A Dog’s Life
By Kristin Davis
[Editor’s note: In the photograph above are Marine Captain-Ret. Jason Haag and his service dog, Axel, constant companions for most of the past 11 years following Jason’s final, troubled return from multiple combat deployments in Iraq and Afghanistan. Axel died on January 14, and this picture of Jason and Axel, by photographer Dave Ellis, was taken moments before he passed. Below is writer Kristin Davis’s obituary for Axel, posted on the website for Leashes of Valor, a nonprofit founded by Jason that advocates for, and trains, service dogs for other struggling veterans. Also posted below, after the obituary, are links to “Line of Departure,” a three-part series from 2013 published in the Fredericksburg, VA Free Lance-Star about the Haag family, and Axel, and Jason’s struggles with PTSD and Traumatic Brain Injury. The Pie & Chai editors send love to the Haags, our former neighbors, as they grieve a dog who changed their lives in so many ways. With Axel’s help, the Haags’ courageous efforts to seek peace in their own family created a path to healing for so many others. To learn more about Axel, and about Jason’s ongoing work on behalf of America’s combat veterans, go to Leashes of Valor.org.]
We are heartbroken to announce that our beloved Axel died this morning at age 13. Axel spent his final hours with Jason by his side and crossed the rainbow bridge surrounded by love.
After serving two combat tours in Iraq at the height of the war there and a tour in Afghanistan in 2010, retired Marine Corps Capt. Jason Haag suffered from debilitating symptoms of post-traumatic stress and traumatic brain injuries. By the time he was paired with service dog Axel in 2012, Jason was relying on alcohol and more than 30 medications to make it through the day.
Axel was, in many ways, Jason’s last hope at some semblance of a normal life. Yet he would do so much more. Together, Jason and Axel traveled around the country educating policymakers, veterans organizations, and others on the life-changing benefits of psychological service dogs for military veterans who, like him, had nowhere else to turn after exhausting a litany of medications, therapies, and rehabilitation programs.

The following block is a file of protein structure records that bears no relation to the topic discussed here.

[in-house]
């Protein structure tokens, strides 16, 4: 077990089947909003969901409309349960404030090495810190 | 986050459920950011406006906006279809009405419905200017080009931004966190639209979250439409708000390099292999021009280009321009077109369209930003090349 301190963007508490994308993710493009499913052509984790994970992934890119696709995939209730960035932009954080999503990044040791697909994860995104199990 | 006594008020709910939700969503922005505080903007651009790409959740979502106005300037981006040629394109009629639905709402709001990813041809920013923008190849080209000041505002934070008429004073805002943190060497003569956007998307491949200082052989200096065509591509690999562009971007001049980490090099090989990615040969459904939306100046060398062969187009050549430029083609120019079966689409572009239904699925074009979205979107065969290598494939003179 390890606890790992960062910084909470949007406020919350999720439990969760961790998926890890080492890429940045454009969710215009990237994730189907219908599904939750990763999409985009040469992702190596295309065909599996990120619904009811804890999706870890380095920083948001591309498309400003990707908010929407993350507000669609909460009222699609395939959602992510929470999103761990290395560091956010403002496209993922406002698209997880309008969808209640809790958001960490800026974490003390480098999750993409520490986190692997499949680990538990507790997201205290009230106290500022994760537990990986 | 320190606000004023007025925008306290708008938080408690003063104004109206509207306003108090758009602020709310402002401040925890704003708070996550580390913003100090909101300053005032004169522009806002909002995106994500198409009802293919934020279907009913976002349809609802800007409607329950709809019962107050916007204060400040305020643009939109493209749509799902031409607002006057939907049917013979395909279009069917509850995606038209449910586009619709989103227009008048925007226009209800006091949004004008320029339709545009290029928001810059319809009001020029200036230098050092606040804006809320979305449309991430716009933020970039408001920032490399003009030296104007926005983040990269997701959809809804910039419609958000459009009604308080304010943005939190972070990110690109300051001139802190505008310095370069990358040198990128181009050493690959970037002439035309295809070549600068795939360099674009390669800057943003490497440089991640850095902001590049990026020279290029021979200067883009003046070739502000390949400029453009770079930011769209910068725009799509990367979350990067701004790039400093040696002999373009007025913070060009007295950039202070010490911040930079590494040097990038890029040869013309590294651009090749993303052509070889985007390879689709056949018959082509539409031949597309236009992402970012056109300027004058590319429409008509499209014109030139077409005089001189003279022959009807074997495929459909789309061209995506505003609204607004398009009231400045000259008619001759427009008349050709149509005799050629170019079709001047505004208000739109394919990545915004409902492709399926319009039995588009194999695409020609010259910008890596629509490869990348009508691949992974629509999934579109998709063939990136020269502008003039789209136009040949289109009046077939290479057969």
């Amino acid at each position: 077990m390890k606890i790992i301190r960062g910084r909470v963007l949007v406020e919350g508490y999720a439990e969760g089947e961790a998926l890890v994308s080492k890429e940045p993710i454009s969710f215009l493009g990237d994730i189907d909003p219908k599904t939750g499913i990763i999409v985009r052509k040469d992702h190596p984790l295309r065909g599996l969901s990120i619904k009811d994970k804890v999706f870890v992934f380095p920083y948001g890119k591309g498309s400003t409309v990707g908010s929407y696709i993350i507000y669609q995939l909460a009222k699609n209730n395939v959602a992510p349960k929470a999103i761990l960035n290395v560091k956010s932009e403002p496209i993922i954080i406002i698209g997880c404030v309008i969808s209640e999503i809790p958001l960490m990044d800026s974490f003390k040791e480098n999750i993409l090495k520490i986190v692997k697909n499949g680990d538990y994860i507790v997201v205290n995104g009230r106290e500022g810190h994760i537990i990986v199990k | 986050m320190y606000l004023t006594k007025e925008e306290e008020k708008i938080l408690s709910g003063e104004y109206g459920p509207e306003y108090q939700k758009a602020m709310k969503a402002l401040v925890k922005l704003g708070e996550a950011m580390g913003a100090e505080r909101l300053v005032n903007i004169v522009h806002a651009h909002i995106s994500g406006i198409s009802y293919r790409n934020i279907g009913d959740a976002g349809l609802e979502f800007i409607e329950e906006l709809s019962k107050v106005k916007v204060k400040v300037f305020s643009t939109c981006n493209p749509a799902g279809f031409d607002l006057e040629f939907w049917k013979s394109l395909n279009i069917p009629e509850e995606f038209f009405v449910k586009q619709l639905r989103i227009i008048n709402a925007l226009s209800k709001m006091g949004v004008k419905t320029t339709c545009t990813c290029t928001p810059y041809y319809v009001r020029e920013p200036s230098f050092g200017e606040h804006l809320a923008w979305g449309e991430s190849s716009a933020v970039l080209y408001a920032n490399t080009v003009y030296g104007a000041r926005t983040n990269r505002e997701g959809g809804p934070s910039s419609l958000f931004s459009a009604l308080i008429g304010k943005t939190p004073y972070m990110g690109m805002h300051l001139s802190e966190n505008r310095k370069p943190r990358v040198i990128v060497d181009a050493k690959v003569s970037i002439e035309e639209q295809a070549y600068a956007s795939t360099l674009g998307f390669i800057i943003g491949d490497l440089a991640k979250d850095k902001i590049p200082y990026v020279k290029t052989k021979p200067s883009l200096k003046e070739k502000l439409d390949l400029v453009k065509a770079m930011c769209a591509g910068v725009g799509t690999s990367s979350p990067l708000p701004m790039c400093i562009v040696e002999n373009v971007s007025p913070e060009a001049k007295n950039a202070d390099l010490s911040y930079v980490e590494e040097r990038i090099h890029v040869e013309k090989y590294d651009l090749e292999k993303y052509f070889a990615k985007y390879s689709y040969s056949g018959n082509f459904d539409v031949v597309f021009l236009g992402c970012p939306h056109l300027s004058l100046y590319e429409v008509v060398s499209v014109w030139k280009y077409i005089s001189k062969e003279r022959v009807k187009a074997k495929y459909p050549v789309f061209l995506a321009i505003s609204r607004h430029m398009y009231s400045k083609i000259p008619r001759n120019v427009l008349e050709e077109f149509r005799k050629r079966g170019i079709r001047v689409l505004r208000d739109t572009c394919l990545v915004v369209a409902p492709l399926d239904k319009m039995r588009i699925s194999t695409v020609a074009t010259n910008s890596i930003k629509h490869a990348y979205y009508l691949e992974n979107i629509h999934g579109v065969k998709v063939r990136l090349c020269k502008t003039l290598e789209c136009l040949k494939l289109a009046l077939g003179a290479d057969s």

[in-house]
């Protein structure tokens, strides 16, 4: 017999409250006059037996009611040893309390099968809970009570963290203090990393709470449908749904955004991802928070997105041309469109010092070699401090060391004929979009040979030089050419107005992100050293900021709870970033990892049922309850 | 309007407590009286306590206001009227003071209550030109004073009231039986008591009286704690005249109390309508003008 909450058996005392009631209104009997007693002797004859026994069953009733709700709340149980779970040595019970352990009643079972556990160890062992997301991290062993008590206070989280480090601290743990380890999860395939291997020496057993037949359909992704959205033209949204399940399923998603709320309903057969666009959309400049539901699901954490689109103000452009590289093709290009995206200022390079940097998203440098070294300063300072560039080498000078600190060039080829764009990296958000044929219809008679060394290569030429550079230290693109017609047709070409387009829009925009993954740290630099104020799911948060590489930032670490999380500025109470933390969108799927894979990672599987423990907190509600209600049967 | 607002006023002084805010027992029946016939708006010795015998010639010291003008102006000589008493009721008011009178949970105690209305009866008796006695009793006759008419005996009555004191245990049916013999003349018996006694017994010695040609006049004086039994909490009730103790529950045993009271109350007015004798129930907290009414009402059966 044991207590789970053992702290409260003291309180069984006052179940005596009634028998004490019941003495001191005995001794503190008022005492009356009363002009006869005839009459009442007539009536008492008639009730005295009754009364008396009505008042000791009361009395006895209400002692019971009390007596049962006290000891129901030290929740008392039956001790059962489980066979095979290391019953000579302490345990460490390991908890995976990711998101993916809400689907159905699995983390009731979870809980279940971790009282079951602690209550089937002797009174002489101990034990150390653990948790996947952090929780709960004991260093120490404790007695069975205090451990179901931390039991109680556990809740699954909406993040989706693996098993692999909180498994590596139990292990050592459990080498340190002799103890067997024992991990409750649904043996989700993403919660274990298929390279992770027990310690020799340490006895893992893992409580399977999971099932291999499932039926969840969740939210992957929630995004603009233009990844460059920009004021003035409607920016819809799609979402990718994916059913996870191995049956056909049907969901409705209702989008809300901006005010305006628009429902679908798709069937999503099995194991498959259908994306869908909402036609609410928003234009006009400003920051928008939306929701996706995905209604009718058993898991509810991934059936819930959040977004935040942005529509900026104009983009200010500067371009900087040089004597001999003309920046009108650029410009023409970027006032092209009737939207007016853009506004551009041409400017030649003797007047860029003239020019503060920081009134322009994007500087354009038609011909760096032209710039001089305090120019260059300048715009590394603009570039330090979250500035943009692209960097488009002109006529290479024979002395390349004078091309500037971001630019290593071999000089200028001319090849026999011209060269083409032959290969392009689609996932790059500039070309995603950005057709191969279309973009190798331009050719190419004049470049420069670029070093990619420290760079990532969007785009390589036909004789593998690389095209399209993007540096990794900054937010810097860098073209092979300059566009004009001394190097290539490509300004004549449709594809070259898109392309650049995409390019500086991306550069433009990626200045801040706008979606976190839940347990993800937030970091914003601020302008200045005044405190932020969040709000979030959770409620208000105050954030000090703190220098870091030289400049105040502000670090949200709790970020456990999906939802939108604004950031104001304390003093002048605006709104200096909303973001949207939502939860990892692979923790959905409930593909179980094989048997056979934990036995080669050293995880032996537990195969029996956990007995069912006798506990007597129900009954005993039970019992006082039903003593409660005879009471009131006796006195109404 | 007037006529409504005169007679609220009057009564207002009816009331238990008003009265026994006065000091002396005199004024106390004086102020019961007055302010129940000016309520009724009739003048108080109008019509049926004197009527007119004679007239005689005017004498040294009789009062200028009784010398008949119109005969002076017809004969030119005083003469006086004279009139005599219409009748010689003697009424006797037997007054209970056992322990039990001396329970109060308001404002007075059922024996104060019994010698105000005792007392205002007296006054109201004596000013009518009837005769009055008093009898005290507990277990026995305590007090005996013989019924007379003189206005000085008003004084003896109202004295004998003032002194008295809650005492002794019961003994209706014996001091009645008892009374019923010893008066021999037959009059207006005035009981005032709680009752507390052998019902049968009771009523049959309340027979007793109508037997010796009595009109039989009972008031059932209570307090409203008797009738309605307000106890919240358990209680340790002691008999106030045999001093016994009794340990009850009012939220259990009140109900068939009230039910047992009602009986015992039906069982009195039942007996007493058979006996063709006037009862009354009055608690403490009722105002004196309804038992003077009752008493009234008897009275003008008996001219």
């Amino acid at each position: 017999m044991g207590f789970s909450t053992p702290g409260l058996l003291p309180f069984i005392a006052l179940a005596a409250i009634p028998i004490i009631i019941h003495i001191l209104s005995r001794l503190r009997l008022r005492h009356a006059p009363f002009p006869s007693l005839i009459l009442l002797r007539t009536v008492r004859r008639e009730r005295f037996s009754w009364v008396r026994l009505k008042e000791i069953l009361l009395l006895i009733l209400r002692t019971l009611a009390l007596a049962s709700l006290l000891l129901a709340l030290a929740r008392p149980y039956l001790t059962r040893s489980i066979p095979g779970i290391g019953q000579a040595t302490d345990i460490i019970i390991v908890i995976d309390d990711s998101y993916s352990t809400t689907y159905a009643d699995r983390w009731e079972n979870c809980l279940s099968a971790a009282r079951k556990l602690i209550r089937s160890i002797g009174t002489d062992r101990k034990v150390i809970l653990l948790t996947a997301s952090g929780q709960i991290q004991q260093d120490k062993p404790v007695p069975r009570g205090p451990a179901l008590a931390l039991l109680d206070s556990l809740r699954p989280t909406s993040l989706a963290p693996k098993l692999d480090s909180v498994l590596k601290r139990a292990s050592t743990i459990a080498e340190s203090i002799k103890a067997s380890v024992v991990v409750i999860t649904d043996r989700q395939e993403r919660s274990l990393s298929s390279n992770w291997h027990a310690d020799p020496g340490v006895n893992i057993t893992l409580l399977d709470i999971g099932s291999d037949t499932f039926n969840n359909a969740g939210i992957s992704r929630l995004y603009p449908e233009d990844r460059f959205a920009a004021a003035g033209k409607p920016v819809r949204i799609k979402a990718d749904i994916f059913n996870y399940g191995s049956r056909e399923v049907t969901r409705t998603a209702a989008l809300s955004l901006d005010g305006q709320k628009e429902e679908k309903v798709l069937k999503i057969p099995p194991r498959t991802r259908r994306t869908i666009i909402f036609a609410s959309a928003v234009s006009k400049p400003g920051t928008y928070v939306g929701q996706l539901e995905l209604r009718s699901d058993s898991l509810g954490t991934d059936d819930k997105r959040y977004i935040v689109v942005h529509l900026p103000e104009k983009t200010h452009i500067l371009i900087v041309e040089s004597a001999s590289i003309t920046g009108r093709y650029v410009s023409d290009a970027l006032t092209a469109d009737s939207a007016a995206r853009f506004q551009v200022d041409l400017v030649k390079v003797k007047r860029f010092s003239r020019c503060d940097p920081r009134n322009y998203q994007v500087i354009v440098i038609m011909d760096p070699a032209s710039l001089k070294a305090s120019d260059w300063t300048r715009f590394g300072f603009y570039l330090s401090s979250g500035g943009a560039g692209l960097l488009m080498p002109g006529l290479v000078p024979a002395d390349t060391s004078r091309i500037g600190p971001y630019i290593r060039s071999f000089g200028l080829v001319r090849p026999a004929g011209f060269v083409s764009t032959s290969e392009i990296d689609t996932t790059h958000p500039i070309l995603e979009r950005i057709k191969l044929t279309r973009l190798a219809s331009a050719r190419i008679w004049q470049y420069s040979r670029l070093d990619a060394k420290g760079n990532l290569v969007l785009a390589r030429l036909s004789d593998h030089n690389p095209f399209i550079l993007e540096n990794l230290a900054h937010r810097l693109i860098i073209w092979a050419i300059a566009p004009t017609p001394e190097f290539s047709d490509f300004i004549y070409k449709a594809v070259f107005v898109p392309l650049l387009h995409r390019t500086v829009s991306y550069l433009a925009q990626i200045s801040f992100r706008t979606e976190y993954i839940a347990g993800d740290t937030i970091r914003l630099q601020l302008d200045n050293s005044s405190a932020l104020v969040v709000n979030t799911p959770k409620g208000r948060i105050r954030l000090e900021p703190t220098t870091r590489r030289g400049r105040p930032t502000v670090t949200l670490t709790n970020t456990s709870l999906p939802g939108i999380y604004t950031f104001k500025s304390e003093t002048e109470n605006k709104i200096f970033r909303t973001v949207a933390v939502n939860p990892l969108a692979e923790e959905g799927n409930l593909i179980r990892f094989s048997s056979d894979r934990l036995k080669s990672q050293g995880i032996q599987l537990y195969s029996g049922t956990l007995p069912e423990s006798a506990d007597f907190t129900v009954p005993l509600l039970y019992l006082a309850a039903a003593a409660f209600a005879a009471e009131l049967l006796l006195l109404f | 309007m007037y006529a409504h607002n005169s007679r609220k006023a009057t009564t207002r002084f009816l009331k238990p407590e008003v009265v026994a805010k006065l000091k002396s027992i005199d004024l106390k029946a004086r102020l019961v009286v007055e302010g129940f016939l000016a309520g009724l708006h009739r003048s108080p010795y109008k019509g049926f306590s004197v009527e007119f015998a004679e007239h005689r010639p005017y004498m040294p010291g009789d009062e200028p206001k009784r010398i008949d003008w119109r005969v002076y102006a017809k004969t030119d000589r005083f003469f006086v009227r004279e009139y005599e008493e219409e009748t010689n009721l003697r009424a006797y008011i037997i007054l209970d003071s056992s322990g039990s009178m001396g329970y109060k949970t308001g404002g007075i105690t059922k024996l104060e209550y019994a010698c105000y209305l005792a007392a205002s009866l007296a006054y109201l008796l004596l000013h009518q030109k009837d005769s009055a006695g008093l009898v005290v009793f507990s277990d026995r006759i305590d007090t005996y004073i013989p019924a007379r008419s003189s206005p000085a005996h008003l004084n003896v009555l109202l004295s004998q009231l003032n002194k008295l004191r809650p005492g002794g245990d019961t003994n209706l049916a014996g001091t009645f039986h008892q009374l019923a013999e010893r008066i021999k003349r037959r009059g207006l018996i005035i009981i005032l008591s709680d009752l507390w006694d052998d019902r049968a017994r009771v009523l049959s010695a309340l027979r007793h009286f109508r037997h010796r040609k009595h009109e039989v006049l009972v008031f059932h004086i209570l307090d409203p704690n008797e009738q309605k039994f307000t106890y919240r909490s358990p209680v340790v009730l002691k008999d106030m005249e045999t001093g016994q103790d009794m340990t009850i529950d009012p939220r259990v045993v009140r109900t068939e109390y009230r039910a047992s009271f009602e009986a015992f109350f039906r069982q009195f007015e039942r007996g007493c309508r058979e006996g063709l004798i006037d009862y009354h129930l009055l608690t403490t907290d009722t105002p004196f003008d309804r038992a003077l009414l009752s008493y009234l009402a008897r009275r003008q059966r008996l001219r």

Over the years, more than 50 news outlets featured Jason and Axel, and Jason shared their story at national foundations, universities, museums, Fortune 500 companies, veterans organizations, and more. In 2015, Axel was an American Humane Association’s Hero Dog of the Year finalist—taking home the title of Service Dog of the Year in a televised gala in California.
Ironically, the airline Jason and Axel flew on did not allow Axel to board the plane on the trip home. Undaunted, Jason went on to advise Congress, the U.S. Department of Transportation, the Government Accountability Office, and the airline industry on wide-ranging policies regarding service dogs. Psychological service dogs like Axel have not always enjoyed strong legal standing, but that changed with the federal regulations that protect their status while limiting abuses by emotional support animals. Axel played a major role in that change, and together he and Jason gave voice to a community of veterans who have suffered in silence. In 2017, Jason founded Leashes of Valor, a national nonprofit that provides service dogs at no cost to veterans suffering from the unseen wounds of their military service.
The ultimate goal of a service dog is to one day allow a veteran to live without one. Axel did that for Jason—and so much more. Axel has spent the last several years living the retired life while Jason has continued his mission to ensure other veterans enjoy the lifesaving benefits of service dogs. Axel was faithful to the end, loyally awaiting the return of his person at the end of every day.
But Axel wasn’t just Jason’s dog. In a way, he belonged to all of us. Please know that our hearts are with you, too, as we grieve his loss together. The love you have shown Jason and Axel and the organization our hero dog inspired has sustained us over the years and will continue to inspire the work we do every day. Love—and LOV—lives on.
To our best boy Axel: “Well done, good and faithful servant.” May you rest in eternal peace.
LINE of DEPARTURE
Part I When War Ends, Wounds Remain
Part II: Am I Some Kind of Monster?
Part III: Healing is Elusive for Combat Vet
The Haags’ story was also the inspiration for the novel Great Falls, discussed in “Obscene and Not Heard” in the January issue of Pie & Chai.